I am sorry if I sounded harsh about the 'bonehead' word earlier, but this is 2x boneheaded. Every UI designer will laugh at this default setup of menus and even for the panels themselves, for not being able to configure themselves in one place in a clear manner, but having other theme panels for icons, other theme panels for GTK+ and other themes for the window manager etc. scattered throughout the memus, without giving a clear indication which one is which. And then, you get the Meta-Themes panel, which is supposedly here to fix this problem, by providing a service that can configure all these themes at once, but it loses itself among the other 'theme' panel offerings. The idea is good, but the way it is being presented, it is a UI disaster (same goes for KDE's zillion theme panels as well, but at least they are under the same 'umbrella' in the Control Center).

The new Gnome 2 environment starts up much-much faster than Gnome 1.4 used to! It loads on my dual Celeron 533 in about 2-3 seconds, and this is indeed a major improvement. However, the speed ends there. Overall, Gnome 2 feels slower (and I compiled it with -03 and -march=i686 using gcc 3.1.1-CVS on my Mandrake Cooker). On Gnome 1.x if you needed some speed, you were just telling Nautilus to not draw the desktop and everything was fine. But if I turn off this option on the new Gnome, there are no icons drawing on the desktop anymore and I have no desktop context menu. I quite like the Nautilus drawing option, and I believe it was sensible for the Gnome project to pick Nautilus for the job, but some optimizations wouldn't hurt.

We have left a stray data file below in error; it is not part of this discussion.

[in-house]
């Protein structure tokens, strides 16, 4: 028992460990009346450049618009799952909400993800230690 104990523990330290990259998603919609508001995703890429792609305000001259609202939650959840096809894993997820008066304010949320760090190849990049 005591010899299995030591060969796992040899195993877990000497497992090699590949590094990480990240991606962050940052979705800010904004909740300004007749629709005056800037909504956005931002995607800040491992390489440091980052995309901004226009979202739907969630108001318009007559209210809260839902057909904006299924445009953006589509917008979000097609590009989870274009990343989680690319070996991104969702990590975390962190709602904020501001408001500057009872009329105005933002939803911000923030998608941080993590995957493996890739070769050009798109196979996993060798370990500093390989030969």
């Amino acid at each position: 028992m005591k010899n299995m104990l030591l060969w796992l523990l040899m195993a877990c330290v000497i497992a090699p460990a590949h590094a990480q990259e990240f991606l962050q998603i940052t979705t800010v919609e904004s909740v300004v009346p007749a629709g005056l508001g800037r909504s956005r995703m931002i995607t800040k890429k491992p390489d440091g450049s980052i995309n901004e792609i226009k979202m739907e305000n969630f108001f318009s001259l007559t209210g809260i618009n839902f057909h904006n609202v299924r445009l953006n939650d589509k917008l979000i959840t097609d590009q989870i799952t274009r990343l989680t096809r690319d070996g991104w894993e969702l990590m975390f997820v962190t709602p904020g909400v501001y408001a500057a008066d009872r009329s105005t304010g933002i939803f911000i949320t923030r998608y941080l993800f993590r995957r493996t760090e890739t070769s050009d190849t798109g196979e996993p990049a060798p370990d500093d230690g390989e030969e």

And speaking about Nautilus, I am very pleased to see it coming of age. I can clearly see some BeOS-like elements into it, and of course this is of no surprise, as one of the Eazel developers that worked on it, was Pavel Cisler who also designed BeOS' Tracker, and who today works at Apple on Finder.

Changed to the traditional look of Gnome

My only problem with Nautilus was the inclusion of GTKhtml 2 as the main HTML renderer. GTKHtml is still extremely buggy. Its font sizes chosen are making the webpages unreadable, while it can't browse links that have relative destination even if these links are on the same server (eg. comment.php instead of www.osnews.com/comment.php). While I understand that GTKHtml is far from done, the fact that is not done yet it should have been a good reason for not using it as the default HTML renderer on Nautilus. As far as I know, the guys over at CodeFactory haven't touch its code almost for a year now ('we are focusing on Mr. Project now' they told me back then) and the only real update that code have seen since then is its port to GTK+ 2.x.
Table of contents
  1. "Gnome 2, page 1"
  2. "Gnome 2, page 2"
e p (0)    228 Comment(s)

Technology White Papers

See More